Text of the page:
Actions for Wrongful Birth and Wrongful Conception

3277 WordsAug 11, 201314 Pages
Actions for wrongful birth and wrongful conception Actions for wrongful birth and wrongful conception frequently raise moral, ethical and philosophical issues. Legal judgments have often been contradictory and on occasions have arrived at their conclusions without addressing all the pertinent issues. Actions for wrongful conception or wrongful birth are variants of clinical liability and negligence. The initiative to bring an action lies with the parents. This is different for actions for wrongful life where the action is brought by the child who alleges injury in utero or has a preventable congenital condition. There has only been in one such case in English law – McKay v Essex Area Health Authority, and the Court of Appeal rejected…show more content…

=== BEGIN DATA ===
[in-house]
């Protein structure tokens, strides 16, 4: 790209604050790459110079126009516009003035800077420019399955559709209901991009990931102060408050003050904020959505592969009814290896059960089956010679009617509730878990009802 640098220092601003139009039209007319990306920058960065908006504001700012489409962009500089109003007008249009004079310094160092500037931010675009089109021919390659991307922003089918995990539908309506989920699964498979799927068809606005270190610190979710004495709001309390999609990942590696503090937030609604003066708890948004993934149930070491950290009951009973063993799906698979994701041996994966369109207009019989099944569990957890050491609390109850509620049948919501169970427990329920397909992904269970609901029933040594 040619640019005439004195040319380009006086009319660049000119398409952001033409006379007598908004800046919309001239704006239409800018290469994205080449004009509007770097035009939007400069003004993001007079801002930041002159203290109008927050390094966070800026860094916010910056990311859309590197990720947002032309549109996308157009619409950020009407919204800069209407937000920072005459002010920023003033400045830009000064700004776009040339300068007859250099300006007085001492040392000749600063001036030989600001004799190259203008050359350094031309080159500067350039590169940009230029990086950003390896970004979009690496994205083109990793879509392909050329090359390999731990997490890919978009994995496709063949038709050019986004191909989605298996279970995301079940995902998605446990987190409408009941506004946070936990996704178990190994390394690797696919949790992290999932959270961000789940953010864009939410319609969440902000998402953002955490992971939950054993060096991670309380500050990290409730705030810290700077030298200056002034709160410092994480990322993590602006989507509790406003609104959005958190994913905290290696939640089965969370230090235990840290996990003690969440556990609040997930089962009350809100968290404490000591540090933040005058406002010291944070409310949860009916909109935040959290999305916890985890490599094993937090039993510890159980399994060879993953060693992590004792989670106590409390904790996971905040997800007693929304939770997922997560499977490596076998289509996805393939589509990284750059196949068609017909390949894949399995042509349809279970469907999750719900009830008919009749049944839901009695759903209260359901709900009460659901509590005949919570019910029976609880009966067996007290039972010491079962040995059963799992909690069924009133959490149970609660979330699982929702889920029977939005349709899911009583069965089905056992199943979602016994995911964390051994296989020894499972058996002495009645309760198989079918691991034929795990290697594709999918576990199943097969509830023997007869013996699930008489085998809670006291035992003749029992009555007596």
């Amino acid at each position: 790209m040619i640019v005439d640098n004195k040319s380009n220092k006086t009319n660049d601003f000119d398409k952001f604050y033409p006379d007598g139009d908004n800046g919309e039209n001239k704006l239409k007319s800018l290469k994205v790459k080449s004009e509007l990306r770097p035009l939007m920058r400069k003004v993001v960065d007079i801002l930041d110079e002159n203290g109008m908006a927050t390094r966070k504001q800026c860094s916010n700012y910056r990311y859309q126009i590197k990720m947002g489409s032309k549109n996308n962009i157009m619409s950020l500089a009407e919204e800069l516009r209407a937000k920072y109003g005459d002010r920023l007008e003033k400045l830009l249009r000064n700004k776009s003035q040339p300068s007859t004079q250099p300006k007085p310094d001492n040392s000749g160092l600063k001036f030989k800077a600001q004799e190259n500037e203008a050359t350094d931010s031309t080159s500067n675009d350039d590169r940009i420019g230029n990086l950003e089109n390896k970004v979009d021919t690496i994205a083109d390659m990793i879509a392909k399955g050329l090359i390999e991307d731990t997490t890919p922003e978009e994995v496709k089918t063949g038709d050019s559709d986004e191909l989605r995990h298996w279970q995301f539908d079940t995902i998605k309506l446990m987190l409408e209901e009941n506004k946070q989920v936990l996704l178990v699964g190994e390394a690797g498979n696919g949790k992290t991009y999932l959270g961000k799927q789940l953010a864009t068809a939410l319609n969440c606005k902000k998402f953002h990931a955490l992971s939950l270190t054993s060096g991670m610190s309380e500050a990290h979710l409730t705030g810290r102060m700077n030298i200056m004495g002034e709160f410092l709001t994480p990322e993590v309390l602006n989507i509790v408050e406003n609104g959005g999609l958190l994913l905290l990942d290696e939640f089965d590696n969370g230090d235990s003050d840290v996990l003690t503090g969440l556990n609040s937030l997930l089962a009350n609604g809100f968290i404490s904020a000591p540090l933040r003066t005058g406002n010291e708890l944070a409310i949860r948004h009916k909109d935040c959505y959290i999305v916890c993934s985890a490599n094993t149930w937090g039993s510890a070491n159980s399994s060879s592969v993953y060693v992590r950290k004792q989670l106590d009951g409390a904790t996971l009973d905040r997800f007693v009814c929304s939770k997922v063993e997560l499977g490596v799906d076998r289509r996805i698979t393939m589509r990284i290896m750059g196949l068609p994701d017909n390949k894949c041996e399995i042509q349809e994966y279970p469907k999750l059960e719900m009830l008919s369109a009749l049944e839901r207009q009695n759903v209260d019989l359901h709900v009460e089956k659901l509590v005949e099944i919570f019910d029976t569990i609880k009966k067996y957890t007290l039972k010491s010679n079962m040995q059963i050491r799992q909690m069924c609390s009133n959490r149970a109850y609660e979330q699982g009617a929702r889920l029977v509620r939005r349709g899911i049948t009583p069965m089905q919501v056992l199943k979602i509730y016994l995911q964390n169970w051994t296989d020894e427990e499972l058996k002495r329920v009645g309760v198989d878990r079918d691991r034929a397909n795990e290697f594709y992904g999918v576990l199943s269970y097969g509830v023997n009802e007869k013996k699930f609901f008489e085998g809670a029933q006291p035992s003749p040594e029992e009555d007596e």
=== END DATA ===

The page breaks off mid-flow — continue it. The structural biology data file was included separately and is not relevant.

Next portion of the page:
The second is for the costs associated with raising the resultant child. Whilst the costs associated with a child’s upbringing are also foreseeable their award has posed a greater dilemma for the courts. A child resulting from a pregnancy arising from a doctor’s lack of care would appear to have a tortious claim to such damages. The concept of compensating for a healthy child has led to moral and policy concerns. In the Canadian courts some years ago this matter was aired in Doiron v Orr the judge awarded damages for mental anguish related to the pregnancy but there would be no liability for the cost of bringing up an unsought child. A range of views has developed from never awarding damages, always doing so or doing so in a graded fashion by offsetting the benefits of parenthood with the economic costs. In an action for unwanted pregnancy in Udale v Bloomsbury Area Health Authority there was an award for pain and suffering along with loss of earnings following a negligently performed operation. However an award for the economic costs of bringing up a child was rejected. In his judgment Jupp J felt that the joy and love of a child should be set against economic loss. There was a different view in Emeh v Kensington and Chelsea and Westminster Area Health Authority where the Court of Appeal awarded damages which included the cost of rearing a child. The court rejected the policy objections cited in Udale.
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